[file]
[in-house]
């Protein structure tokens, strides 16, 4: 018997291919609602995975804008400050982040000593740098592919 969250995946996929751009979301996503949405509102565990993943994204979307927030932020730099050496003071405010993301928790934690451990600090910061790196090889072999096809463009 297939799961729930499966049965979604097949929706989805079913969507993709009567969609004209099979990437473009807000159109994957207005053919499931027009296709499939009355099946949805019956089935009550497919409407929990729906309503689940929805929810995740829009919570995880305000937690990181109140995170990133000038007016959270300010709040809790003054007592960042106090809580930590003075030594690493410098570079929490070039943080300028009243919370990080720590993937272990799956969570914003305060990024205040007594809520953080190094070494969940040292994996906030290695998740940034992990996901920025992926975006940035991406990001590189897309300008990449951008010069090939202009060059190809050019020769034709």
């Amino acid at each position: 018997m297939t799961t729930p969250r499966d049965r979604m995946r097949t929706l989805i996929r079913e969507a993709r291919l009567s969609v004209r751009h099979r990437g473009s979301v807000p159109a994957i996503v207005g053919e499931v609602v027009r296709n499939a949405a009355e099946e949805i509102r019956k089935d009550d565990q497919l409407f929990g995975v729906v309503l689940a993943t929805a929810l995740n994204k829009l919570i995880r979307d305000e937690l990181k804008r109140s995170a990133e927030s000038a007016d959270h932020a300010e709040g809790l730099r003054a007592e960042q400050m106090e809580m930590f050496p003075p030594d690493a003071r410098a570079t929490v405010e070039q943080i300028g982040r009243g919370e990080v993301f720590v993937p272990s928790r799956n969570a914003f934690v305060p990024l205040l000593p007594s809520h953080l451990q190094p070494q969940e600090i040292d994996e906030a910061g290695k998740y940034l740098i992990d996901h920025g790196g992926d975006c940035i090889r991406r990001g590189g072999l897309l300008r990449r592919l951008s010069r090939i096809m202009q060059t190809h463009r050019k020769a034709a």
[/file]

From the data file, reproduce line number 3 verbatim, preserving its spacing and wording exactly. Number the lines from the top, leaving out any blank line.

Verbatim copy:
């Amino acid at each position: 018997m297939t799961t729930p969250r499966d049965r979604m995946r097949t929706l989805i996929r079913e969507a993709r291919l009567s969609v004209r751009h099979r990437g473009s979301v807000p159109a994957i996503v207005g053919e499931v609602v027009r296709n499939a949405a009355e099946e949805i509102r019956k089935d009550d565990q497919l409407f929990g995975v729906v309503l689940a993943t929805a929810l995740n994204k829009l919570i995880r979307d305000e937690l990181k804008r109140s995170a990133e927030s000038a007016d959270h932020a300010e709040g809790l730099r003054a007592e960042q400050m106090e809580m930590f050496p003075p030594d690493a003071r410098a570079t929490v405010e070039q943080i300028g982040r009243g919370e990080v993301f720590v993937p272990s928790r799956n969570a914003f934690v305060p990024l205040l000593p007594s809520h953080l451990q190094p070494q969940e600090i040292d994996e906030a910061g290695k998740y940034l740098i992990d996901h920025g790196g992926d975006c940035i090889r991406r990001g590189g072999l897309l300008r990449r592919l951008s010069r090939i096809m202009q060059t190809h463009r050019k020769a034709a």